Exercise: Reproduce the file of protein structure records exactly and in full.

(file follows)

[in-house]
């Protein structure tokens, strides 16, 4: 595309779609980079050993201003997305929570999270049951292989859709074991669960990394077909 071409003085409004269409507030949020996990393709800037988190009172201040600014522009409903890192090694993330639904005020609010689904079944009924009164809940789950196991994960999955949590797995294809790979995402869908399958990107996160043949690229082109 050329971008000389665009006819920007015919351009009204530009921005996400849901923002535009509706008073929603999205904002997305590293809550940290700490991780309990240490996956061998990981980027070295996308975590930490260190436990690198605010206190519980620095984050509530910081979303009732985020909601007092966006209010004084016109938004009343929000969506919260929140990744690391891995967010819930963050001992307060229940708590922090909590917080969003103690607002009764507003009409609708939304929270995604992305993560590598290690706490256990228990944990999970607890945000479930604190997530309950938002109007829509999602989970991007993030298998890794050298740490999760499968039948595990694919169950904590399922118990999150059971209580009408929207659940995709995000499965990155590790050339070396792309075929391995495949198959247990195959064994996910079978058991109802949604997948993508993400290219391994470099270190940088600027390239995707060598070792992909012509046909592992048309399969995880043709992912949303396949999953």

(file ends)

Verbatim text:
[in-house]
């Protein structure tokens, strides 16, 4: 595309779609980079050993201003997305929570999270049951292989859709074991669960990394077909 071409003085409004269409507030949020996990393709800037988190009172201040600014522009409903890192090694993330639904005020609010689904079944009924009164809940789950196991994960999955949590797995294809790979995402869908399958990107996160043949690229082109 050329971008000389665009006819920007015919351009009204530009921005996400849901923002535009509706008073929603999205904002997305590293809550940290700490991780309990240490996956061998990981980027070295996308975590930490260190436990690198605010206190519980620095984050509530910081979303009732985020909601007092966006209010004084016109938004009343929000969506919260929140990744690391891995967010819930963050001992307060229940708590922090909590917080969003103690607002009764507003009409609708939304929270995604992305993560590598290690706490256990228990944990999970607890945000479930604190997530309950938002109007829509999602989970991007993030298998890794050298740490999760499968039948595990694919169950904590399922118990999150059971209580009408929207659940995709995000499965990155590790050339070396792309075929391995495949198959247990195959064994996910079978058991109802949604997948993508993400290219391994470099270190940088600027390239995707060598070792992909012509046909592992048309399969995880043709992912949303396949999953």